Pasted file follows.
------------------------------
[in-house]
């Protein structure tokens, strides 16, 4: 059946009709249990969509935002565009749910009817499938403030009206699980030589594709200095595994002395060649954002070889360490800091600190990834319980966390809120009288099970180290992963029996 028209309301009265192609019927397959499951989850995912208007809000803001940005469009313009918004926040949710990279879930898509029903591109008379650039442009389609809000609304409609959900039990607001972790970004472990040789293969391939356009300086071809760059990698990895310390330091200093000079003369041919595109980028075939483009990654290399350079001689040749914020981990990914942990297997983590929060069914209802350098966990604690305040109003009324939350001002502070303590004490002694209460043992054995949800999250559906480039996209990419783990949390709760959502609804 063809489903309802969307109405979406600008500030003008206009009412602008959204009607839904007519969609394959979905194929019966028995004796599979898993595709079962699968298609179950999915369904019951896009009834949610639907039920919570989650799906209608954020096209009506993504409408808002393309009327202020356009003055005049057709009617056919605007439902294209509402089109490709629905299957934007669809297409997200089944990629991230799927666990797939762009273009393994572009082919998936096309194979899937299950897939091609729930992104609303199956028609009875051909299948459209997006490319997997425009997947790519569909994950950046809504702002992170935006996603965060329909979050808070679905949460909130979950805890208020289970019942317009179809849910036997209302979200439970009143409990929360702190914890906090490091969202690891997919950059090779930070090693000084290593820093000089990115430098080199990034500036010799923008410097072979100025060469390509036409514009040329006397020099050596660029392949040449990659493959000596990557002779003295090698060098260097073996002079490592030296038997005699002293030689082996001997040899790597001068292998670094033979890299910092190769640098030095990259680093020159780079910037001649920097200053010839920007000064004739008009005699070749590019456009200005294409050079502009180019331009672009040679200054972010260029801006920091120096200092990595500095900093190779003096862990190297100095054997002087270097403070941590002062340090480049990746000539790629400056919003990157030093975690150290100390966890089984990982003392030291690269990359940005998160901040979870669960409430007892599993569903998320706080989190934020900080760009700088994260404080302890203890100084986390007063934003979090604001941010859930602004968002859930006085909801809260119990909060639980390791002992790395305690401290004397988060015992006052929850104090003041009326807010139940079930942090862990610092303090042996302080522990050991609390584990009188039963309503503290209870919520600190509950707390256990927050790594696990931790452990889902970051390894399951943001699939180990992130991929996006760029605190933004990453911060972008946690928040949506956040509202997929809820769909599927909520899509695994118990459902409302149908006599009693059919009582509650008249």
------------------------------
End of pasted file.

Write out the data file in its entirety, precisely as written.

[in-house]
């Protein structure tokens, strides 16, 4: 059946009709249990969509935002565009749910009817499938403030009206699980030589594709200095595994002395060649954002070889360490800091600190990834319980966390809120009288099970180290992963029996 028209309301009265192609019927397959499951989850995912208007809000803001940005469009313009918004926040949710990279879930898509029903591109008379650039442009389609809000609304409609959900039990607001972790970004472990040789293969391939356009300086071809760059990698990895310390330091200093000079003369041919595109980028075939483009990654290399350079001689040749914020981990990914942990297997983590929060069914209802350098966990604690305040109003009324939350001002502070303590004490002694209460043992054995949800999250559906480039996209990419783990949390709760959502609804 063809489903309802969307109405979406600008500030003008206009009412602008959204009607839904007519969609394959979905194929019966028995004796599979898993595709079962699968298609179950999915369904019951896009009834949610639907039920919570989650799906209608954020096209009506993504409408808002393309009327202020356009003055005049057709009617056919605007439902294209509402089109490709629905299957934007669809297409997200089944990629991230799927666990797939762009273009393994572009082919998936096309194979899937299950897939091609729930992104609303199956028609009875051909299948459209997006490319997997425009997947790519569909994950950046809504702002992170935006996603965060329909979050808070679905949460909130979950805890208020289970019942317009179809849910036997209302979200439970009143409990929360702190914890906090490091969202690891997919950059090779930070090693000084290593820093000089990115430098080199990034500036010799923008410097072979100025060469390509036409514009040329006397020099050596660029392949040449990659493959000596990557002779003295090698060098260097073996002079490592030296038997005699002293030689082996001997040899790597001068292998670094033979890299910092190769640098030095990259680093020159780079910037001649920097200053010839920007000064004739008009005699070749590019456009200005294409050079502009180019331009672009040679200054972010260029801006920091120096200092990595500095900093190779003096862990190297100095054997002087270097403070941590002062340090480049990746000539790629400056919003990157030093975690150290100390966890089984990982003392030291690269990359940005998160901040979870669960409430007892599993569903998320706080989190934020900080760009700088994260404080302890203890100084986390007063934003979090604001941010859930602004968002859930006085909801809260119990909060639980390791002992790395305690401290004397988060015992006052929850104090003041009326807010139940079930942090862990610092303090042996302080522990050991609390584990009188039963309503503290209870919520600190509950707390256990927050790594696990931790452990889902970051390894399951943001699939180990992130991929996006760029605190933004990453911060972008946690928040949506956040509202997929809820769909599927909520899509695994118990459902409302149908006599009693059919009582509650008249």